OFF TO THE MOUNTAINS
One day later I was sitting in a train heading to Villach in the Southern Austrian Alps. I had organised to work on a small organic farmstead there, through a program called helpX (www.helpx.net). HelpX is network where people can do various kinds of work for food and accommodation, and hopefully have an interesting cultural experience. I liked the sound of working on this farm in the mountains as it involved cooking with the mother, working in a large vegetable garden, and doing odd jobs around the house and on the farm. One of the sisters met me at the train station and drove me to the farm. We drove up and up and up the very narrow and windy mountain roads. The scenery and view became more and more beautiful. I was very impressed with how fast this 18 year old could drive on these roads. I tried not to think about what would happen if there was a car driving down equally as fast.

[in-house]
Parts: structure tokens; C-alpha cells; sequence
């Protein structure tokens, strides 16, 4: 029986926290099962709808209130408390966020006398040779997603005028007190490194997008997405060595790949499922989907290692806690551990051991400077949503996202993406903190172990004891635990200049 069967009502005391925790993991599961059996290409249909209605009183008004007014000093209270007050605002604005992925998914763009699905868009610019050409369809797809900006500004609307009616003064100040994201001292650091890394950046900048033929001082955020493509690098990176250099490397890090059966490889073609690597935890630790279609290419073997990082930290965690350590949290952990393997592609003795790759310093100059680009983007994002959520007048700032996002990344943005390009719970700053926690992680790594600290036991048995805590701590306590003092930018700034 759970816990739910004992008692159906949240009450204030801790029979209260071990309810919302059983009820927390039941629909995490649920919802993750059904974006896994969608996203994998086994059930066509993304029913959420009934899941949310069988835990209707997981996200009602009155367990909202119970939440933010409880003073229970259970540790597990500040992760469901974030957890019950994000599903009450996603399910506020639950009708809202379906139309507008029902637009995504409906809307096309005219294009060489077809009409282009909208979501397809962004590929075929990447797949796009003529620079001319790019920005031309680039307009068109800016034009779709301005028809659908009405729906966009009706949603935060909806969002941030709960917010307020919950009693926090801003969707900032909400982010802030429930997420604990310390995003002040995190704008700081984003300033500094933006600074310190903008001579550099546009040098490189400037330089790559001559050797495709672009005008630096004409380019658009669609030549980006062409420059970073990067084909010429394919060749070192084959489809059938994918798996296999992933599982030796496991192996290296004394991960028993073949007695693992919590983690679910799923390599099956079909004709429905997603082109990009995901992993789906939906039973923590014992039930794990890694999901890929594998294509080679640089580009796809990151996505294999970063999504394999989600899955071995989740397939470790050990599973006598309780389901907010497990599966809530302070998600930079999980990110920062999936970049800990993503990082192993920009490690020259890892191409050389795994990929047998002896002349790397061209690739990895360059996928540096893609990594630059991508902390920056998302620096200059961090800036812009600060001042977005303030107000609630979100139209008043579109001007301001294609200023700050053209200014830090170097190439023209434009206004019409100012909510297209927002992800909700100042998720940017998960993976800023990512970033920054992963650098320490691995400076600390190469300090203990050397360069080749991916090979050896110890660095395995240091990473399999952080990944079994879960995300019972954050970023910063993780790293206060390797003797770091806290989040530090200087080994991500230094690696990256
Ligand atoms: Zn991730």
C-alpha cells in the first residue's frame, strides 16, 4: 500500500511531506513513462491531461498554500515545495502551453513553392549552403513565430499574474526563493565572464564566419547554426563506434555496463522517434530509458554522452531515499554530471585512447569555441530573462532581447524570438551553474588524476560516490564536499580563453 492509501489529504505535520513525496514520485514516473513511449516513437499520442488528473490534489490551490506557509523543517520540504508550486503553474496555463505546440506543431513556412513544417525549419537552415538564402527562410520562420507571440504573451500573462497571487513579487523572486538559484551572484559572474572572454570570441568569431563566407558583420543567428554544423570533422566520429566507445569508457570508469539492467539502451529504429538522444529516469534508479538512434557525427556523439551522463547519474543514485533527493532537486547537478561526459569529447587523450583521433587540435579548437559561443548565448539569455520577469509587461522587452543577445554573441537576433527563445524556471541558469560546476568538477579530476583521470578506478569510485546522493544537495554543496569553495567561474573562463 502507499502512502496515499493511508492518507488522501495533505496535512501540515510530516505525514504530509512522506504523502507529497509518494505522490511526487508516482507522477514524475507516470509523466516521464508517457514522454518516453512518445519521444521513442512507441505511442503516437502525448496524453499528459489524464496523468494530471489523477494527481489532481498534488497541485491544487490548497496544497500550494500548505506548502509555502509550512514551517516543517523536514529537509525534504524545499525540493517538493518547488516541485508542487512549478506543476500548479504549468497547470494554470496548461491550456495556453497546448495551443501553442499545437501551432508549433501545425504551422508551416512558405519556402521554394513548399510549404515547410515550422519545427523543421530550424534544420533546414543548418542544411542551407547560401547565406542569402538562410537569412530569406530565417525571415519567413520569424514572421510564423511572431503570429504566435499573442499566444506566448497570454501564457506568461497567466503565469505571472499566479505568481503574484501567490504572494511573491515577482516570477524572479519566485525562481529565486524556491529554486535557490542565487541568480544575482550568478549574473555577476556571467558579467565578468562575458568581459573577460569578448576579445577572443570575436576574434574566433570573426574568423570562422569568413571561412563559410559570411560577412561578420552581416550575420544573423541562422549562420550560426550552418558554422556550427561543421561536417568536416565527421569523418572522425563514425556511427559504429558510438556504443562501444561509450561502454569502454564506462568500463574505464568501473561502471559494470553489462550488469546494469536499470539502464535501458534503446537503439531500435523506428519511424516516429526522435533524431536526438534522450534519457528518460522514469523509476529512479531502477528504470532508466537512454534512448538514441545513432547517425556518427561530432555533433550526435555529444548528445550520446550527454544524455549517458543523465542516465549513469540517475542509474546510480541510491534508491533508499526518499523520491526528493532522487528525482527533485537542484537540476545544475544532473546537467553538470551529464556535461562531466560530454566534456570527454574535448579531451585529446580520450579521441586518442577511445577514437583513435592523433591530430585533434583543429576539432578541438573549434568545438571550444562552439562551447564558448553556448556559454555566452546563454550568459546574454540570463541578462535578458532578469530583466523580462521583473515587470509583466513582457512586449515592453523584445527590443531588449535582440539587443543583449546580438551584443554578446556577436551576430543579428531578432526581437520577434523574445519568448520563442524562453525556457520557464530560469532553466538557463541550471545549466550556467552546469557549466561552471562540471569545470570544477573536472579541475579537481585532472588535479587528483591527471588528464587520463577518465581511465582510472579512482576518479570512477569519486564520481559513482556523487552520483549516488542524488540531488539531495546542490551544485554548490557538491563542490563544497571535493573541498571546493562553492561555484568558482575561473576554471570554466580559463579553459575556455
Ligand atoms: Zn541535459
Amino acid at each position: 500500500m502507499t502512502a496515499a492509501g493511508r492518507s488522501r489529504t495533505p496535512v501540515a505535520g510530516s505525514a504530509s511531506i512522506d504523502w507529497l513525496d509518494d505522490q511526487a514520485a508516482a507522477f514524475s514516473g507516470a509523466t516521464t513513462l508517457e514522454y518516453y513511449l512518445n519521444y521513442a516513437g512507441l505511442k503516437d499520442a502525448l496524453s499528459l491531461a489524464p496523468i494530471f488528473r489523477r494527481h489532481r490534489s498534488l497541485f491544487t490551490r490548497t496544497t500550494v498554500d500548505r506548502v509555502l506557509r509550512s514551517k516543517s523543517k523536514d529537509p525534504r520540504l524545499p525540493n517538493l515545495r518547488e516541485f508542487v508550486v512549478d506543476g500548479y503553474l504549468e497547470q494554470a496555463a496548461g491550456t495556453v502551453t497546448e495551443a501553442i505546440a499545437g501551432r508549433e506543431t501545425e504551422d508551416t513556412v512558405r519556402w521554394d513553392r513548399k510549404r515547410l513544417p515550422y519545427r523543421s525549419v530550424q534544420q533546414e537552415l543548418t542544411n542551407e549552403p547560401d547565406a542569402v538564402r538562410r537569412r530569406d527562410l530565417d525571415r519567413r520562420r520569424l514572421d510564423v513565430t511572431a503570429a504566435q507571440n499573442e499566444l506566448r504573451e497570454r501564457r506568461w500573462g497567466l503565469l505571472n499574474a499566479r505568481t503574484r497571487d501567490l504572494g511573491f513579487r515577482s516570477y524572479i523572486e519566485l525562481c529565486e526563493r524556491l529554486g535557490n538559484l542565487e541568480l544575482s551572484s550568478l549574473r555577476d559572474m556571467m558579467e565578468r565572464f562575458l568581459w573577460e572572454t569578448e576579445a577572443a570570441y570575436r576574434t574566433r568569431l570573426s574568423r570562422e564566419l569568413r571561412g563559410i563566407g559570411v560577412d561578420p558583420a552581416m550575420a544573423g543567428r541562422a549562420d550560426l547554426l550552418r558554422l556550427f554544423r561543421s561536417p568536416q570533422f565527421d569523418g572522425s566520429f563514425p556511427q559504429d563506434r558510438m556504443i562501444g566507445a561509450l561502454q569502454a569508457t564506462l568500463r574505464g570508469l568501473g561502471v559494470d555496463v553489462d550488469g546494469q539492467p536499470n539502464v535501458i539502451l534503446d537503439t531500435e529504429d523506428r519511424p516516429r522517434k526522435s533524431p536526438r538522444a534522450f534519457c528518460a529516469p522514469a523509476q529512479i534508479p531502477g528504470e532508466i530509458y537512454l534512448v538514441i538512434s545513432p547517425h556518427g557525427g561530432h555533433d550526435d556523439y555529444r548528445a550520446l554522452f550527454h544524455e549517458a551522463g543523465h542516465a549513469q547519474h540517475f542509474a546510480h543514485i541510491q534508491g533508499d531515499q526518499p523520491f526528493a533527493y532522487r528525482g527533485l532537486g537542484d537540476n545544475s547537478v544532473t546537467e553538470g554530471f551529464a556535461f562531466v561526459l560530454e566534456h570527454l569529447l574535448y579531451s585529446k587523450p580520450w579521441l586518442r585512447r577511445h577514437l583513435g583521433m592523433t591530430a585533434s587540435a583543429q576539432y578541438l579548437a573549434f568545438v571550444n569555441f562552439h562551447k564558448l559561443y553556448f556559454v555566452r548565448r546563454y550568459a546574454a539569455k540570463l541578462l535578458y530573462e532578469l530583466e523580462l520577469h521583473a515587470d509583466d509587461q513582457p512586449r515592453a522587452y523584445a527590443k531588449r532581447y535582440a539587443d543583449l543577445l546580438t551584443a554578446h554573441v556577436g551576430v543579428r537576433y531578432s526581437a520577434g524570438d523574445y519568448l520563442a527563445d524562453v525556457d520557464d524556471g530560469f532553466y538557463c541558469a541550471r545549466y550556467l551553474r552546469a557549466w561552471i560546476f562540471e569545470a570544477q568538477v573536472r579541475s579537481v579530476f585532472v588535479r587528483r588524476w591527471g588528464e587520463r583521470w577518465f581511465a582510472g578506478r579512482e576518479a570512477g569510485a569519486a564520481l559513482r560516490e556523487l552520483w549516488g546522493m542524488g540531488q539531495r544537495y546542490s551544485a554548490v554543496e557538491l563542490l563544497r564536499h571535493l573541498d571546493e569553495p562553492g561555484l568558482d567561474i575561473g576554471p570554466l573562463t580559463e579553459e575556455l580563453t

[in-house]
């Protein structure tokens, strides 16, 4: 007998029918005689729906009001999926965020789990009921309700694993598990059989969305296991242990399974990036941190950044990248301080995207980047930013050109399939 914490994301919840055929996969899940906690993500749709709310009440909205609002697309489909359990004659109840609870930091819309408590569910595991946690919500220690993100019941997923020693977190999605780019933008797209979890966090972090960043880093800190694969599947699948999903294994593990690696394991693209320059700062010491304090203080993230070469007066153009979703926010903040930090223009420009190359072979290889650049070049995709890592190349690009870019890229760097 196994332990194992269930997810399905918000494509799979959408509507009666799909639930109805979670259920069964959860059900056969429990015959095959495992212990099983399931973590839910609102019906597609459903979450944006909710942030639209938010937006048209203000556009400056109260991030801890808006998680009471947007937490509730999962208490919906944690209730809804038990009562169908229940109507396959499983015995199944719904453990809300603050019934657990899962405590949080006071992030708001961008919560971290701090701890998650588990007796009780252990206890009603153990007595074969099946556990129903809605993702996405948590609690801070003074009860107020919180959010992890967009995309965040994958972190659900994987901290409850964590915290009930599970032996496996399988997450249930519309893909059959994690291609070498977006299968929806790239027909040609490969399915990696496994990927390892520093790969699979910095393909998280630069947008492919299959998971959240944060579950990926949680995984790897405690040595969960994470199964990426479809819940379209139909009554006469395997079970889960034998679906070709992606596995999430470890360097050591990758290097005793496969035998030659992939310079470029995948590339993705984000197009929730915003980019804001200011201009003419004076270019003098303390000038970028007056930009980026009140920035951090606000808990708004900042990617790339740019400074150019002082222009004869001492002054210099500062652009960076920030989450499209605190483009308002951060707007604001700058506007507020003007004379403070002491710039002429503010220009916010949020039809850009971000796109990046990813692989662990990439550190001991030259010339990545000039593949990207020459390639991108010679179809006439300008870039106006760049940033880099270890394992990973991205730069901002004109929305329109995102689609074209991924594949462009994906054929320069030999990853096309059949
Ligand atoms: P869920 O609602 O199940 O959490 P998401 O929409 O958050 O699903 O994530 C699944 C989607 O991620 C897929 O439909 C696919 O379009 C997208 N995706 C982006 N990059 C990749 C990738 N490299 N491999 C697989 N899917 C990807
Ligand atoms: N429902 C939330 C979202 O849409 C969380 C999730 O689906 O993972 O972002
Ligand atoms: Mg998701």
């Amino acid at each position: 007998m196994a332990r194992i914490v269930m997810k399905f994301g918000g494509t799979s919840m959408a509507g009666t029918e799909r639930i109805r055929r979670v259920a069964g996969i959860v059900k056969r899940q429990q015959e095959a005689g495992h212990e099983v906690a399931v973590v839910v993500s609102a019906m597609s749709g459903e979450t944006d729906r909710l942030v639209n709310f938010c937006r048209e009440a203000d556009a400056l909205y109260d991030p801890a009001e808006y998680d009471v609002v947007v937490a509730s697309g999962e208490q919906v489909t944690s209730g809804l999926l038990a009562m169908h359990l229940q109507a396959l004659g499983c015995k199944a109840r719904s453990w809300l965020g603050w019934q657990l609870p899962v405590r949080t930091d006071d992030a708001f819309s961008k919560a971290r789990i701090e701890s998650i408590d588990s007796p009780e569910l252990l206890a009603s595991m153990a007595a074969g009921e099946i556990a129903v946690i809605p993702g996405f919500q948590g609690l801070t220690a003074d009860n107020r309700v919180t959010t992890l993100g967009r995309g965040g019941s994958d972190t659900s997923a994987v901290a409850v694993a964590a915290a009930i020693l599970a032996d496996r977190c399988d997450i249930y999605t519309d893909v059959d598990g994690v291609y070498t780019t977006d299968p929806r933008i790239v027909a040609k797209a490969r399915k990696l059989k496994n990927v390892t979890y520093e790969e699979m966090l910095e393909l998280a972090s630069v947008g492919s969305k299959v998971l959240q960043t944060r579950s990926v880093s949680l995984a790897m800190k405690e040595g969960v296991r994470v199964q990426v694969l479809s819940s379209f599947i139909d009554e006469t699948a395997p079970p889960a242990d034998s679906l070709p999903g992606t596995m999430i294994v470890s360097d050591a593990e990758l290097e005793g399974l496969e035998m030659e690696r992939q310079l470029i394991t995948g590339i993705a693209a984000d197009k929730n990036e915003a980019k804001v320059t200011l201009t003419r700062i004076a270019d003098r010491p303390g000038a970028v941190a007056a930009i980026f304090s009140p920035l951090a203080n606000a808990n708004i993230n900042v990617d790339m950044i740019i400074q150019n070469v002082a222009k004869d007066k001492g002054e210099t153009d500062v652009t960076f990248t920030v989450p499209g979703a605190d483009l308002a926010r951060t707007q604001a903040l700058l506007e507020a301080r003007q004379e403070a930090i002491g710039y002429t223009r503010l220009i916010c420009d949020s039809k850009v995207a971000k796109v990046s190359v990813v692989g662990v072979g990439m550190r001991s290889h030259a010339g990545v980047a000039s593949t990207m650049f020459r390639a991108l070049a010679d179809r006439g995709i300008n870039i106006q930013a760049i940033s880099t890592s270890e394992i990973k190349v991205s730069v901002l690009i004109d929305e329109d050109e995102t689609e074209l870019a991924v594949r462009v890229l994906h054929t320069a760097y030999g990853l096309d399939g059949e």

View from my window
The family was very lovely, and made me feel very comfortable and at home. The mother and father had 11 children, ranging from 18 – 30-something years old. Some of the children worked on the farm, some worked nearby, some were working on the farm for their holidays, and others lived elsewhere and often visited. So people where constantly coming and going. My German is very limited, as was their English. However we found it easy enough to communicate with the few words we knew, hand gestures, and a lot of guess work. There were two girls from New Zealand also working there, Jess and Darrienne. As they had been working there for a week they showed me a lot of what I had to do, and taught me the names of the family and friends and what they had learned about them.
Here is a list of some of the jobs that I did:
- Cleaning up after breakfast and lunch.
- Feeding the chickens (chickens are my favourite animal).
- Hanging out the washing.